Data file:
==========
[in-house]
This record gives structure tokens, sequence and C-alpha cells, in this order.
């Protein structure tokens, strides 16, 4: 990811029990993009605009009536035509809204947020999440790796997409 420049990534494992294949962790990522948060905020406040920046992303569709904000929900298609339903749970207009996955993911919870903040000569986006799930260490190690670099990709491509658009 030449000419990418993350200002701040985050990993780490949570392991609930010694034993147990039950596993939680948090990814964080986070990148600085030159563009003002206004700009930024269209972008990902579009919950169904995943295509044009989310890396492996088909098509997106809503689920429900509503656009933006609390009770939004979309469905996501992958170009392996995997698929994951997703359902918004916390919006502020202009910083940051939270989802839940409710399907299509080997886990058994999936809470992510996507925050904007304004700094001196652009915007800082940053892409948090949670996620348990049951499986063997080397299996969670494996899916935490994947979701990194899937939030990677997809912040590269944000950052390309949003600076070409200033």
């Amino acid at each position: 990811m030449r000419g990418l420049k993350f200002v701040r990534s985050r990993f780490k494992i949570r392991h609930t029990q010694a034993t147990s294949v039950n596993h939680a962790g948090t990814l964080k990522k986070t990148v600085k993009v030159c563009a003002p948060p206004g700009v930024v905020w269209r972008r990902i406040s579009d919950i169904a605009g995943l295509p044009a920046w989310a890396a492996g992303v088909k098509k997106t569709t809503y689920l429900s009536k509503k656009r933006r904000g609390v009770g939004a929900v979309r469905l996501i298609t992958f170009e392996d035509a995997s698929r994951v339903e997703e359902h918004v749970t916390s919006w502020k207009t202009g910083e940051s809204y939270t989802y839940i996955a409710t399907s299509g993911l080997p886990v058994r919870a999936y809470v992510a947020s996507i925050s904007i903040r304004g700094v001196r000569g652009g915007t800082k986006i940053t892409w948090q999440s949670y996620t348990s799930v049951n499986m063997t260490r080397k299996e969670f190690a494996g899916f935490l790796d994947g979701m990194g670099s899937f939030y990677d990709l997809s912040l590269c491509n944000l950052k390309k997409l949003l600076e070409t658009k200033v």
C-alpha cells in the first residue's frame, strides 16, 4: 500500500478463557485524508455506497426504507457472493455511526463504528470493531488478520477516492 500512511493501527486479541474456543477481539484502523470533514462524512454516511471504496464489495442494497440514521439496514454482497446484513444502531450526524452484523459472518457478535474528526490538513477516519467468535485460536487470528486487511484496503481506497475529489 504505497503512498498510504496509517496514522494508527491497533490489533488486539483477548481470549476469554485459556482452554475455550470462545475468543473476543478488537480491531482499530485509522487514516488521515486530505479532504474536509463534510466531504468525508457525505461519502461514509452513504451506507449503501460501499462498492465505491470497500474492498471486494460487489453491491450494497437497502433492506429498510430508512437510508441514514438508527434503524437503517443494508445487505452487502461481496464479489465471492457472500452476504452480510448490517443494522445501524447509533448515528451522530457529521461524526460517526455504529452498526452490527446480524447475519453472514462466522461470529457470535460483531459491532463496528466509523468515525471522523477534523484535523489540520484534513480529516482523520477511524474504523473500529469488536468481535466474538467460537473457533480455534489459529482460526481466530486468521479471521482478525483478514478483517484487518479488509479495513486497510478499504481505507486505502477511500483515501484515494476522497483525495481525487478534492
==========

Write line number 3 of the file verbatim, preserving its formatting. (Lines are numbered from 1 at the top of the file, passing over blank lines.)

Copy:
């Protein structure tokens, strides 16, 4: 990811029990993009605009009536035509809204947020999440790796997409 420049990534494992294949962790990522948060905020406040920046992303569709904000929900298609339903749970207009996955993911919870903040000569986006799930260490190690670099990709491509658009 030449000419990418993350200002701040985050990993780490949570392991609930010694034993147990039950596993939680948090990814964080986070990148600085030159563009003002206004700009930024269209972008990902579009919950169904995943295509044009989310890396492996088909098509997106809503689920429900509503656009933006609390009770939004979309469905996501992958170009392996995997698929994951997703359902918004916390919006502020202009910083940051939270989802839940409710399907299509080997886990058994999936809470992510996507925050904007304004700094001196652009915007800082940053892409948090949670996620348990049951499986063997080397299996969670494996899916935490994947979701990194899937939030990677997809912040590269944000950052390309949003600076070409200033």